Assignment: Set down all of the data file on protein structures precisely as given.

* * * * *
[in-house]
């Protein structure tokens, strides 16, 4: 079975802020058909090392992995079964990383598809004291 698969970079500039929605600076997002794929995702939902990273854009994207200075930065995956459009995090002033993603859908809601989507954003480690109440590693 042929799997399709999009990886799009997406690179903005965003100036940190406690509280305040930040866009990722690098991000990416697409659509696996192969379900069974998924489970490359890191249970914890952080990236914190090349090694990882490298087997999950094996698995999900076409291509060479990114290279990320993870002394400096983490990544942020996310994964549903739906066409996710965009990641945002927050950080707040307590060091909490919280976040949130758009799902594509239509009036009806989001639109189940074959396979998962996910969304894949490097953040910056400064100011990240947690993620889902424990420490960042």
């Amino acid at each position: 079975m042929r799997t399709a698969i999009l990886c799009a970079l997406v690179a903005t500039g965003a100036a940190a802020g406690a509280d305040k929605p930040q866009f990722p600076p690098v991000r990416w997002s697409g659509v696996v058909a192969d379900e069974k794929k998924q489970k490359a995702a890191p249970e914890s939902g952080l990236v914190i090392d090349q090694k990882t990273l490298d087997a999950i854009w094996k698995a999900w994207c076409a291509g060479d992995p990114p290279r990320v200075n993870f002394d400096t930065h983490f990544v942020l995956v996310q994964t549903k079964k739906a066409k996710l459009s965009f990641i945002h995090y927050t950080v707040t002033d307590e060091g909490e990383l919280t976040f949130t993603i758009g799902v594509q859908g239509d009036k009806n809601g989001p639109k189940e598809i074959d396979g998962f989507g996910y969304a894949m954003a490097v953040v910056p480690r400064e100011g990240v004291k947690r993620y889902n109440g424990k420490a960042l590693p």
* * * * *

[in-house]
């Protein structure tokens, strides 16, 4: 079975802020058909090392992995079964990383598809004291 698969970079500039929605600076997002794929995702939902990273854009994207200075930065995956459009995090002033993603859908809601989507954003480690109440590693 042929799997399709999009990886799009997406690179903005965003100036940190406690509280305040930040866009990722690098991000990416697409659509696996192969379900069974998924489970490359890191249970914890952080990236914190090349090694990882490298087997999950094996698995999900076409291509060479990114290279990320993870002394400096983490990544942020996310994964549903739906066409996710965009990641945002927050950080707040307590060091909490919280976040949130758009799902594509239509009036009806989001639109189940074959396979998962996910969304894949490097953040910056400064100011990240947690993620889902424990420490960042």
């Amino acid at each position: 079975m042929r799997t399709a698969i999009l990886c799009a970079l997406v690179a903005t500039g965003a100036a940190a802020g406690a509280d305040k929605p930040q866009f990722p600076p690098v991000r990416w997002s697409g659509v696996v058909a192969d379900e069974k794929k998924q489970k490359a995702a890191p249970e914890s939902g952080l990236v914190i090392d090349q090694k990882t990273l490298d087997a999950i854009w094996k698995a999900w994207c076409a291509g060479d992995p990114p290279r990320v200075n993870f002394d400096t930065h983490f990544v942020l995956v996310q994964t549903k079964k739906a066409k996710l459009s965009f990641i945002h995090y927050t950080v707040t002033d307590e060091g909490e990383l919280t976040f949130t993603i758009g799902v594509q859908g239509d009036k009806n809601g989001p639109k189940e598809i074959d396979g998962f989507g996910y969304a894949m954003a490097v953040v910056p480690r400064e100011g990240v004291k947690r993620y889902n109440g424990k420490a960042l590693p």